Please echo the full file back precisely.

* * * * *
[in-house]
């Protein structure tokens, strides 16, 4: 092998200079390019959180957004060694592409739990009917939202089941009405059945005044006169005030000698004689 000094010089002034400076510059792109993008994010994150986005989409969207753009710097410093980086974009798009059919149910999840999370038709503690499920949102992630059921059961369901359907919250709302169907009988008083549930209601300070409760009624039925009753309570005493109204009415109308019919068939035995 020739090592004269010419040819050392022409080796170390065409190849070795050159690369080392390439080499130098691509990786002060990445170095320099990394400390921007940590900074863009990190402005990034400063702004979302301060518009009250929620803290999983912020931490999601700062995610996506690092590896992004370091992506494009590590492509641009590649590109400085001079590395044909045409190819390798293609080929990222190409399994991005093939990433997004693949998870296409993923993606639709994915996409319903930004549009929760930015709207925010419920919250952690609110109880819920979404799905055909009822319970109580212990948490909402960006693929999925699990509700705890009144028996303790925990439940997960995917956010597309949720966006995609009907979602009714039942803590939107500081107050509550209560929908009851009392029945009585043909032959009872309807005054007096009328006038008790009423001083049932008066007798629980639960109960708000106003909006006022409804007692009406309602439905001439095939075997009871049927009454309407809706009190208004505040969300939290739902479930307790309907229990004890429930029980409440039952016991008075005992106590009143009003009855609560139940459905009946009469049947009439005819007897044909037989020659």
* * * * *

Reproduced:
[in-house]
């Protein structure tokens, strides 16, 4: 092998200079390019959180957004060694592409739990009917939202089941009405059945005044006169005030000698004689 000094010089002034400076510059792109993008994010994150986005989409969207753009710097410093980086974009798009059919149910999840999370038709503690499920949102992630059921059961369901359907919250709302169907009988008083549930209601300070409760009624039925009753309570005493109204009415109308019919068939035995 020739090592004269010419040819050392022409080796170390065409190849070795050159690369080392390439080499130098691509990786002060990445170095320099990394400390921007940590900074863009990190402005990034400063702004979302301060518009009250929620803290999983912020931490999601700062995610996506690092590896992004370091992506494009590590492509641009590649590109400085001079590395044909045409190819390798293609080929990222190409399994991005093939990433997004693949998870296409993923993606639709994915996409319903930004549009929760930015709207925010419920919250952690609110109880819920979404799905055909009822319970109580212990948490909402960006693929999925699990509700705890009144028996303790925990439940997960995917956010597309949720966006995609009907979602009714039942803590939107500081107050509550209560929908009851009392029945009585043909032959009872309807005054007096009328006038008790009423001083049932008066007798629980639960109960708000106003909006006022409804007692009406309602439905001439095939075997009871049927009454309407809706009190208004505040969300939290739902479930307790309907229990004890429930029980409440039952016991008075005992106590009143009003009855609560139940459905009946009469049947009439005819007897044909037989020659």